In 2013 we had the pleasure of working on a great, Maryland-made indie thriller titled ROWS. We’re happy to announce that, as of September 29th, ROWS is officially released…just in time for Halloween! Directed by David Warfield, ROWS is a Brother’s Grimm style modern fairy tale about a young woman who has the unfortunate job of evicting a strange old woman from her home….but people, places and things aren’t always what they seem.
As with most psychological films, Sound Design is an incredibly important tool that can be used to support the mood of the film, and in a lot of ways acts like score emotionally. Like Score, ROWS’ Sound Design brought in thematic elements based on lengthy conversation with David and time spent analyzing both the overall arc of the film and pivotal scenes.
There was ultimately 2 types of Sound Design in the film, abstract and thematic. The abstract Sound Design appears as non-literal sounds to build a sense of un-ease, and up the “creep factor” (a highly technical term). What does a dream sound like when induced by mysterious forces? Watch the film to find out.
The thematic Sound Design is where the heavy concepts of the film live. I began digging into the concepts of the film, specifically the relationships between the main character, Rose, and the old lady, family and friends. One element I pulled from story was the word “LIAR” which revolves around her relationships. But how do you use a dialogue line in Sound Design?
I ended up transforming the whispered word into a wispy tonal element and created detailed background ambience layers to weave it through. A good amount of the film takes place in a cornfield, so the slithering, rustling atmosphere we built for the film lent itself perfectly. It’s fairly abstract, as designed, but it gives an uneasy feeling that something is off…and possibly that we’re being watched.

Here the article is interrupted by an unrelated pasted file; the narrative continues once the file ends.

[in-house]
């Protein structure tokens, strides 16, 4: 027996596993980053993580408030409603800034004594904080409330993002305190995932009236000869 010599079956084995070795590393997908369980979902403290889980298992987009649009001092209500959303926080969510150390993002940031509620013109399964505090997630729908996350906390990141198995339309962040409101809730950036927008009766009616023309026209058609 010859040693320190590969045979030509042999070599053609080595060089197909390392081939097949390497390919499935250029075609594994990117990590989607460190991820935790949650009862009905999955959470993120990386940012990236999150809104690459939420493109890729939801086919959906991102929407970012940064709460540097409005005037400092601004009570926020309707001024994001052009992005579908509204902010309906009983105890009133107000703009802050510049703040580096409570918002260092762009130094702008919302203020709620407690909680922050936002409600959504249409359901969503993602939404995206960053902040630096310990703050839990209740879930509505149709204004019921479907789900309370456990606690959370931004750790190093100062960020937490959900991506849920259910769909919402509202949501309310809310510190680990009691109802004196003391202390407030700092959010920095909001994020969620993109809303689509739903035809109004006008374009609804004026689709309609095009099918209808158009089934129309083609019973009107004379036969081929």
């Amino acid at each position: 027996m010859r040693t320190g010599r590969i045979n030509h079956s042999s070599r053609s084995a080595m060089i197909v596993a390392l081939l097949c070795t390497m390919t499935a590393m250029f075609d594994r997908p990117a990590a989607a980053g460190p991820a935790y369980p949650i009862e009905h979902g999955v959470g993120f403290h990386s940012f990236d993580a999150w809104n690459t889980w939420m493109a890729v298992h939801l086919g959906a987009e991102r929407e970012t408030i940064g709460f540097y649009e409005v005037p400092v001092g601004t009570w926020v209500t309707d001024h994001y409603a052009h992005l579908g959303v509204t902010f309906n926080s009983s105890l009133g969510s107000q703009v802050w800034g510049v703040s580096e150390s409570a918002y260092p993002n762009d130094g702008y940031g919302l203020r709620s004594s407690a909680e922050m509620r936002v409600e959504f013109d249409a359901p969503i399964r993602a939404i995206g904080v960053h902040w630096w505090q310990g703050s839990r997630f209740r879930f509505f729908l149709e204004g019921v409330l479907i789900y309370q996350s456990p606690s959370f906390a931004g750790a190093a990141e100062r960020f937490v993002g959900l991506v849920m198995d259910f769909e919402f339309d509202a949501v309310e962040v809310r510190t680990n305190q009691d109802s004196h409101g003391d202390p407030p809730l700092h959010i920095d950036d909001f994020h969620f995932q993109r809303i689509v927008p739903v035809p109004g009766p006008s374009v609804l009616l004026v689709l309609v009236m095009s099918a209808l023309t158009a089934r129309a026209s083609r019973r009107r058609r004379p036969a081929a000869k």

The film was shot in rural Maryland, on an old farm with a large property. Being relatively close to Studio Unknown’s Maryland facility and HQ, it was a great opportunity to get out in the field and record some authentic sounds. StUn Sound Editor Rich Bussey, then-intern Ben, and myself set out to the farm with a car full of recording equipment to get as many sounds as we could.
We spent a good chunk of the day running up and down flights of stairs in the main farmhouse, and around the cornfield with multiple sound recorders. In the old farmhouse we recorded a plethora of different sounds – included various speeds of footstep Foley (with iPad reference video), creaks, ambiences and oddities. In the cornfield we were able to capture the sound of slithering corn stalks, quiet winds and charging through corn in first person. Getting all of this sound allowed us to make ROWS an incredibly immersive film, one of my favorite sounding StUn films to date.
The Attic filled with dead beatles, perfect for crunching on
Lofty staircases perfect for recording Foley for the walking sequences in the film
And our personal favorite, and old silo that sounded as beautiful as it looked
We can’t always get out on location for every film we do, and most of the time it’s not necessary. In the case of ROWS, the environments were accessible and were featured like characters in the film…this made the trip worth the time, and the film sound great.
There were many effective uses of sound in the film, and while I’d love to talk at length about all of them…I highly suggest you check out the film to hear for yourself. My only advice is to watch on a decent home theatre system, preferably in 5.1…there’s some pretty interesting stuff going on in the surrounds. Have fun in this cinematic corn maze, and don’t forget to leave a trail of breadcrumbs.